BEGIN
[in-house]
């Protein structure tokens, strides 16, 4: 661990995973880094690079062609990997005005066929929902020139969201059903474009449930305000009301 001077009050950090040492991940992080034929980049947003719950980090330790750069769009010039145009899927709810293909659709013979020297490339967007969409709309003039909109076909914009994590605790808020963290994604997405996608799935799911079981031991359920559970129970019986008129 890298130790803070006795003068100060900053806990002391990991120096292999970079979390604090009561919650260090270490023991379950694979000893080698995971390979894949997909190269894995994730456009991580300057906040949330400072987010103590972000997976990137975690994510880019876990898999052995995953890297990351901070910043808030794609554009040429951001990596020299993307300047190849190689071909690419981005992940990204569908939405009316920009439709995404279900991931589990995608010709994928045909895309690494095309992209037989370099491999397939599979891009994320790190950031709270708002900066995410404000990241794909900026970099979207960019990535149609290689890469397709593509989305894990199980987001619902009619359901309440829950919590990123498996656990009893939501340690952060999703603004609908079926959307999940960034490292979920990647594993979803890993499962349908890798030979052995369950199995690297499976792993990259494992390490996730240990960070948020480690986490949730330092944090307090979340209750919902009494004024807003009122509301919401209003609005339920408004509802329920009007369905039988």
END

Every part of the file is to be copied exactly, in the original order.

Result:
[in-house]
């Protein structure tokens, strides 16, 4: 661990995973880094690079062609990997005005066929929902020139969201059903474009449930305000009301 001077009050950090040492991940992080034929980049947003719950980090330790750069769009010039145009899927709810293909659709013979020297490339967007969409709309003039909109076909914009994590605790808020963290994604997405996608799935799911079981031991359920559970129970019986008129 890298130790803070006795003068100060900053806990002391990991120096292999970079979390604090009561919650260090270490023991379950694979000893080698995971390979894949997909190269894995994730456009991580300057906040949330400072987010103590972000997976990137975690994510880019876990898999052995995953890297990351901070910043808030794609554009040429951001990596020299993307300047190849190689071909690419981005992940990204569908939405009316920009439709995404279900991931589990995608010709994928045909895309690494095309992209037989370099491999397939599979891009994320790190950031709270708002900066995410404000990241794909900026970099979207960019990535149609290689890469397709593509989305894990199980987001619902009619359901309440829950919590990123498996656990009893939501340690952060999703603004609908079926959307999940960034490292979920990647594993979803890993499962349908890798030979052995369950199995690297499976792993990259494992390490996730240990960070948020480690986490949730330092944090307090979340209750919902009494004024807003009122509301919401209003609005339920408004509802329920009007369905039988």